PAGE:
A senior Ugandan army official recently revealed the youth remained a point of target by terrorist recruiters in the region.
Deputy Defence Spokesperson Lt Col Deo Akiiki said globally, while often hailed as the leaders of tomorrow, the role that the world’s approximately 1.8 billion young people about one quarter of the global population can play today in promoting more peace full and inclusive societies is often overlooked.
He said engagements and sensitization campaigns were a stepping stone in “understanding and nurturing the youth of Uganda to have positive resilience and youth led activitism to maintain the status quo and ensure a free violent extremism Uganda.”
While Islamist extremism can be traced back in history for centuries, the kind of Islamist terrorism we see nowadays, which has gripped many countries and has caused deaths around the world, is a phenomenon that came up prominently in the second half of the 20th century and has risen significantly over the past three decades.
Latest with the 9-11 attacks in 2001, Islamist terrorism has been recognized as a major threat to global peace and stability. But intensified efforts to fight terrorism have barely brought a relief.
In fact, Islamist terrorist networks seem to be expanding, zones of protracted conflict and failing states provide a refuge and breeding ground for terrorist forces, and the fight against terrorism becomes a more and more complex undertaking.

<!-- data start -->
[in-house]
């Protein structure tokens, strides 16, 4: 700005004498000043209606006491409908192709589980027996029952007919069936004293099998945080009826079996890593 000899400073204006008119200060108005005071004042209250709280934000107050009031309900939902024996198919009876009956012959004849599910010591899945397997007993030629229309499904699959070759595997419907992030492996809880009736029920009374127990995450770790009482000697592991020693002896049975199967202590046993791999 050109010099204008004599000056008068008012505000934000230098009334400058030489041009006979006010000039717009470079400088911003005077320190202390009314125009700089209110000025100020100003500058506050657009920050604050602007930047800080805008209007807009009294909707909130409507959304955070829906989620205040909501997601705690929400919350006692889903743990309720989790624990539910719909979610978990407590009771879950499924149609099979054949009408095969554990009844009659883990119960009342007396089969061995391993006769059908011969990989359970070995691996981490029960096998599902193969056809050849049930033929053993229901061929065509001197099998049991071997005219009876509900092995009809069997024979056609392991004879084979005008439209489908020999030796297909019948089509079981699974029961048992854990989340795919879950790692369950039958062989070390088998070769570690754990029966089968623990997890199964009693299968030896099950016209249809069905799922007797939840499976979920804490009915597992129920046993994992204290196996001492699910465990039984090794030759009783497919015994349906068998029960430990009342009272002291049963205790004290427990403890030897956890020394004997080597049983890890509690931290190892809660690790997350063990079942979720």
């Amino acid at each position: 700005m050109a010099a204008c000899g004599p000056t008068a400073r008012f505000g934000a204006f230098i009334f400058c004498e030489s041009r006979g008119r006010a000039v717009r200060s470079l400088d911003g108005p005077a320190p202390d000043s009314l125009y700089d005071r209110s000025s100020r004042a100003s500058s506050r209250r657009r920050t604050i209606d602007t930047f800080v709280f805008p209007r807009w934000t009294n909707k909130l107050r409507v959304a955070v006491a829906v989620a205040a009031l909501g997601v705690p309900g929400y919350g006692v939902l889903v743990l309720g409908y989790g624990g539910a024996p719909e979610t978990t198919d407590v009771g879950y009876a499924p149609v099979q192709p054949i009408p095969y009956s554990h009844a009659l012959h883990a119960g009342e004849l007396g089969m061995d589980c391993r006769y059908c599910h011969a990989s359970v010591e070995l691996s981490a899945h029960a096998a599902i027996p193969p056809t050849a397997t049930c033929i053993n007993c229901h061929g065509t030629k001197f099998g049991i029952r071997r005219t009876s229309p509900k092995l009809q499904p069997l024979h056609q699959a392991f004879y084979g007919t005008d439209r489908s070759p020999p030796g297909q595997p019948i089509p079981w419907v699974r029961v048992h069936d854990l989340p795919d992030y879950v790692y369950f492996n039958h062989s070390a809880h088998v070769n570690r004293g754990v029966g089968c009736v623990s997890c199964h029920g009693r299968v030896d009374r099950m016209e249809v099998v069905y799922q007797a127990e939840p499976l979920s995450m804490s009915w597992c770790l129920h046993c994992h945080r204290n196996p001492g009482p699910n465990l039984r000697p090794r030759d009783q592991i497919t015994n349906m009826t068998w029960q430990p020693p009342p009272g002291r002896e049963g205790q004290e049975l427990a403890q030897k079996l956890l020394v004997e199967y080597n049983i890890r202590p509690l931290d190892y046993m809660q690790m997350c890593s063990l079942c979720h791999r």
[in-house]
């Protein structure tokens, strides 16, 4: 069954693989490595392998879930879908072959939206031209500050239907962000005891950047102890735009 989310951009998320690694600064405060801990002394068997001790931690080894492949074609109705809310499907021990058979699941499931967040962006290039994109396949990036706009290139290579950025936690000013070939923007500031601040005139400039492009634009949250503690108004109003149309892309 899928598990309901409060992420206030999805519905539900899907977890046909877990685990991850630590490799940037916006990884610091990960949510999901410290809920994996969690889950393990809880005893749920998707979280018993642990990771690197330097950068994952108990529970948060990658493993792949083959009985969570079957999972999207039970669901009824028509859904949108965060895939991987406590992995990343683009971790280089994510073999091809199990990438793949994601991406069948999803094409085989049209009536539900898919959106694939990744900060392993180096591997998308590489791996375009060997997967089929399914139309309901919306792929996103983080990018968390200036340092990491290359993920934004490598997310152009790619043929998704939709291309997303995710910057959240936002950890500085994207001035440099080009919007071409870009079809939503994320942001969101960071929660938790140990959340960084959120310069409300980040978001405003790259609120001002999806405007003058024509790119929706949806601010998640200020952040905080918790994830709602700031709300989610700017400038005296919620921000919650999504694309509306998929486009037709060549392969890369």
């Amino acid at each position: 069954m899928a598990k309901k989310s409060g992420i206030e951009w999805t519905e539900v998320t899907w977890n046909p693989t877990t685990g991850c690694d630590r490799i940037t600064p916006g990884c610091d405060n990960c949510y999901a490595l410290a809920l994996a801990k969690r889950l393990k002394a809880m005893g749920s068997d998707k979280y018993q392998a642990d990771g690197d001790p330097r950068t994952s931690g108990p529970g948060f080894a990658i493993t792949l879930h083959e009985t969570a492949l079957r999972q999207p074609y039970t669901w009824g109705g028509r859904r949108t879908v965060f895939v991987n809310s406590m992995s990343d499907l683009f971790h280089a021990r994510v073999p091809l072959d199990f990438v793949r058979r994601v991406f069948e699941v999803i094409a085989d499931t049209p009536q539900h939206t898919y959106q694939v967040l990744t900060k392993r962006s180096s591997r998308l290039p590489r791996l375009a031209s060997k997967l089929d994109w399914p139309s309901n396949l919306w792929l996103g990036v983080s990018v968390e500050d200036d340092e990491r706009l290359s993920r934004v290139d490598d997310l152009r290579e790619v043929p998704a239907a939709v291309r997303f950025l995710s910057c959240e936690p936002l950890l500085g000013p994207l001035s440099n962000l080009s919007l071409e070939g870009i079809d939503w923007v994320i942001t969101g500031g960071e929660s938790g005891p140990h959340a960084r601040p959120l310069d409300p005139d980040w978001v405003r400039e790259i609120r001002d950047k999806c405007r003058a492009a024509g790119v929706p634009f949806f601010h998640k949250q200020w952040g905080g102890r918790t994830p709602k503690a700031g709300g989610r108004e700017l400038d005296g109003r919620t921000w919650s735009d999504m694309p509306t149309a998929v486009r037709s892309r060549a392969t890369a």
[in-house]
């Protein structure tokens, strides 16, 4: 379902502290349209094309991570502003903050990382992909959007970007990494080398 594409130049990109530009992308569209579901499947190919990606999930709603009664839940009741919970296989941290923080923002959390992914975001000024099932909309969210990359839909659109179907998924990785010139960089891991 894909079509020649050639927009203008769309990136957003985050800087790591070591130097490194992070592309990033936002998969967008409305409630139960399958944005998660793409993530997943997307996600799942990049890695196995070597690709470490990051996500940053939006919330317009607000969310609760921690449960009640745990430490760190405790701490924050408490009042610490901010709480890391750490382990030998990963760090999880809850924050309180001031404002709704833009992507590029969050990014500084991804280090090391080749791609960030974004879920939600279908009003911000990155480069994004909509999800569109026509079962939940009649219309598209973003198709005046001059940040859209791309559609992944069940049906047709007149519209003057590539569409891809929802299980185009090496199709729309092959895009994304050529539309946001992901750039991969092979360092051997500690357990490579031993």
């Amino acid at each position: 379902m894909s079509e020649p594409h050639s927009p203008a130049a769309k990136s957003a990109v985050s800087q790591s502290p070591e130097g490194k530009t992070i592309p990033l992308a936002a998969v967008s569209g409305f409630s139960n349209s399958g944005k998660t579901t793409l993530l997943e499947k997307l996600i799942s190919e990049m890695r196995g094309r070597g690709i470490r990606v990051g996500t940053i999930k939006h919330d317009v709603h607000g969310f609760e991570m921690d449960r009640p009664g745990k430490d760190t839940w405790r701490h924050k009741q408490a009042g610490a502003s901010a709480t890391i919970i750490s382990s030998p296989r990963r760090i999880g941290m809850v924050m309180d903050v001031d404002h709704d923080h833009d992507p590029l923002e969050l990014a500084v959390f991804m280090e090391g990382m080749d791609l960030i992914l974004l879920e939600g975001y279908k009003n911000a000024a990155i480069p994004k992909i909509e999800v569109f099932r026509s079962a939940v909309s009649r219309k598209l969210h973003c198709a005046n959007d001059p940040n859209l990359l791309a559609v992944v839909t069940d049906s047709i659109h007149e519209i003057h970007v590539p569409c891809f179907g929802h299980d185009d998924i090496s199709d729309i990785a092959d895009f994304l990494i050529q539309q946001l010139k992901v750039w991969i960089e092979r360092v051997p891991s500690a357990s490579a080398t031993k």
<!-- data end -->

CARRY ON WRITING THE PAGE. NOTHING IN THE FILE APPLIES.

Iraq, Afghanistan, Syria and Pakistan are the countries most associated with Islamist terrorism in the public perception – and indeed they are the most affected, together with Nigeria. But a dangerous trend of expansion has struck many other countries already.
In Africa, apart from Nigeria and Somalia that have been hotspots for a long time, the Sahel has turned into an epicenter of Jihadism. And the threat is increasingly spilling over into nearby countries in West Africa, as terror attacks in Ivory Coast and Burkina Faso have shown in the recent past.
During the two –day October 26/25 Kampala Geopolitics Conference at Makerere University, experts will share insights on what can explain this trend.
Some of the questions the participants will address include: “What are the key factors that enable terrorist forces to survive, expand and recruit? How do we respond to this trend and the resulting threats? Who are the key actors in the fight against terrorism and what are their strategies? What are the most urgent protective and preventive measures to fight terrorism effectively? How should a holistic anti-terror agenda look like?
The partners involved in the event are The Embassy of France, Konrad-Adenauer-Stiftung (KAS), Makerere University, the French Institute for International and Strategic Affairs (IRIS), Alliance Française Kampala and UN Women.
The French Ambassador to Uganda, Stephanie Rivoal said the conference aims at creating an interactive and dynamic platform for dialogue and free exchange of ideas cutting across contemporary, local and international geopolitics.